The first day I got me a fuel pump and the next day I got me an engine and a trunk
And in miscellaneous bits of business: my car reached its 95,000-mile service call. That's mostly interesting in that now, I believe, it's had more regular service calls in Michigan than it had in New Jersey. Consider that it was in New Jersey only from mid-2010 through mid-2012 and in Michigan from mid-2012 through today and you see how much less driving I do these days.
The only thing exceptional about this was that I needed a brake job. Which is annoying about about reasonable for how long I've had the car and how many miles have been on it and how every time I get the car up to the legal 70 miles per hour I decide at some later time to make it stop. This would be an expensive one, as they needed new pads and (ultimately) to replace the rotors and to replace one of the sets of brake calipers.
Where this went horrifically wrong is that I mentioned this to my father, in the hopes of getting a little sympathy for having an unexpected several-hundred-dollars repair bill dropped in my lap. No such luck. My father was seized with the idea that the dealers were playing me for a sap. He wanted to know what kind of place would just need to replace one of the calipers, for example, when they're ordinarily replaced in pairs. With the idea that the dealers might be ripping me off in his head I couldn't dissuade him, not even by pointing out that when I said ``one of the calipers'' I meant ``one pair of calipers'' or even ``you know, I kind of stopped listening to the repair guy after he started talking about the brakes because I really don't care what they're doing and they could replace every single word with Star Trek: The Next Generation technobabble except I could tell where the technobabble doesn't make sense''. But also deep down my father believes the only place to get an honest car repair is one of two shops he knows, both near the Raritan River in New Jersey, where we do not live and have not lived in a long while.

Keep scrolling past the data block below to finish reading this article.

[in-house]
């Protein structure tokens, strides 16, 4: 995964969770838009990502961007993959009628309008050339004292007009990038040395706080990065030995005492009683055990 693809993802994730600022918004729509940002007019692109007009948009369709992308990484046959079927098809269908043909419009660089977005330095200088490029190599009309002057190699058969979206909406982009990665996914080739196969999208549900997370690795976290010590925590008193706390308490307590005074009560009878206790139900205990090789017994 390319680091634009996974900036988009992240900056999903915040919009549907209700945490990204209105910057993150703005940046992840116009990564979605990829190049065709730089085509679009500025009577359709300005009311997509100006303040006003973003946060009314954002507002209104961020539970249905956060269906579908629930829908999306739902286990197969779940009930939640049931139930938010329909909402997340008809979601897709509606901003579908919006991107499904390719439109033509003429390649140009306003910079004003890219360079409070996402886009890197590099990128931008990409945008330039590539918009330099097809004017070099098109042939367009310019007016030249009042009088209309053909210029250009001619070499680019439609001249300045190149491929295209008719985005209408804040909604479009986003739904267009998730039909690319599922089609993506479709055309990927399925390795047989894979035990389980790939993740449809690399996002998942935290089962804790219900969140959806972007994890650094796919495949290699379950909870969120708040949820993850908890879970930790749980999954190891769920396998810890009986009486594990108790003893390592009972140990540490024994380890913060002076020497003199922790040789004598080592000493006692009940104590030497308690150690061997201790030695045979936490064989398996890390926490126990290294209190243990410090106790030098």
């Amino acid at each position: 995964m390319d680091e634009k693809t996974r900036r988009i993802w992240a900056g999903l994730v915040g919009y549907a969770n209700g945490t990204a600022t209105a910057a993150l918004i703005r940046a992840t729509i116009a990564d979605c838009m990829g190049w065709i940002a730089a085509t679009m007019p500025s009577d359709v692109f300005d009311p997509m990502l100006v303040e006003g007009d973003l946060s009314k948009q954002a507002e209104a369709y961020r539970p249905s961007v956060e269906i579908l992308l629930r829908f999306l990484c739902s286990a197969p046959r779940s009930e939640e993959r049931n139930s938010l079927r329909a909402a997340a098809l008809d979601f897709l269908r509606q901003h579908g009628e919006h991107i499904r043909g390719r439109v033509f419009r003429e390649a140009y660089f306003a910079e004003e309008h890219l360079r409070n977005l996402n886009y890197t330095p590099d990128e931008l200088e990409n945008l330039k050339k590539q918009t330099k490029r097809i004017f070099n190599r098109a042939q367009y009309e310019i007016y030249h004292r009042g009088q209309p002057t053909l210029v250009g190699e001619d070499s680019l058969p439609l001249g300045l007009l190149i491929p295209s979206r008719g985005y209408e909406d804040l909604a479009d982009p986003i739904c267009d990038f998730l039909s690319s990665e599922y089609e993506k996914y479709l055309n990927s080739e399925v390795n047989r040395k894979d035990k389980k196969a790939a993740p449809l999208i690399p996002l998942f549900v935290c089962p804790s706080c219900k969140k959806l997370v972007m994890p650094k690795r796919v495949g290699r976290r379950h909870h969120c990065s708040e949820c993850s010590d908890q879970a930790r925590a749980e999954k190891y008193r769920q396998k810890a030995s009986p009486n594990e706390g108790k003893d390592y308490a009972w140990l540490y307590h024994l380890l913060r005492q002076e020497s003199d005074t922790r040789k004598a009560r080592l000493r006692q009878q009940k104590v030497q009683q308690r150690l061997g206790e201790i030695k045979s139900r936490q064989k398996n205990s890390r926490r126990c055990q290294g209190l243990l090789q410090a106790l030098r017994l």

So besides the hassle of the car repairs --- which took several days, because they had to get something or other delivered --- I had to spend several days photographing and e-mailing everything the dealers printed out and sending them to my father, who'd tell me what to look for in an honest, or more honest, repair place. And he finally, ultimately, allowed that it was possible I was merely paying too much and not getting a completely fraudulent brake job. I, ultimately, have learned not to let my father know I'm unhappy with the need for unexpected car repairs. Really looking forward to the 100,000-mile service and probably inevitable replacement of the serpentine belt.
Trivia: Herbert Hoover's European relief program, with about $100 million from the United States and $62 million from Britain, opened offices in 32 countries by 1919.
Source: Paris 1919: Six Months That Changed The World, Margaret Macmillan.
Currently Reading: Handwriting In America: A Cultural History, Tamara Plakins Thornton.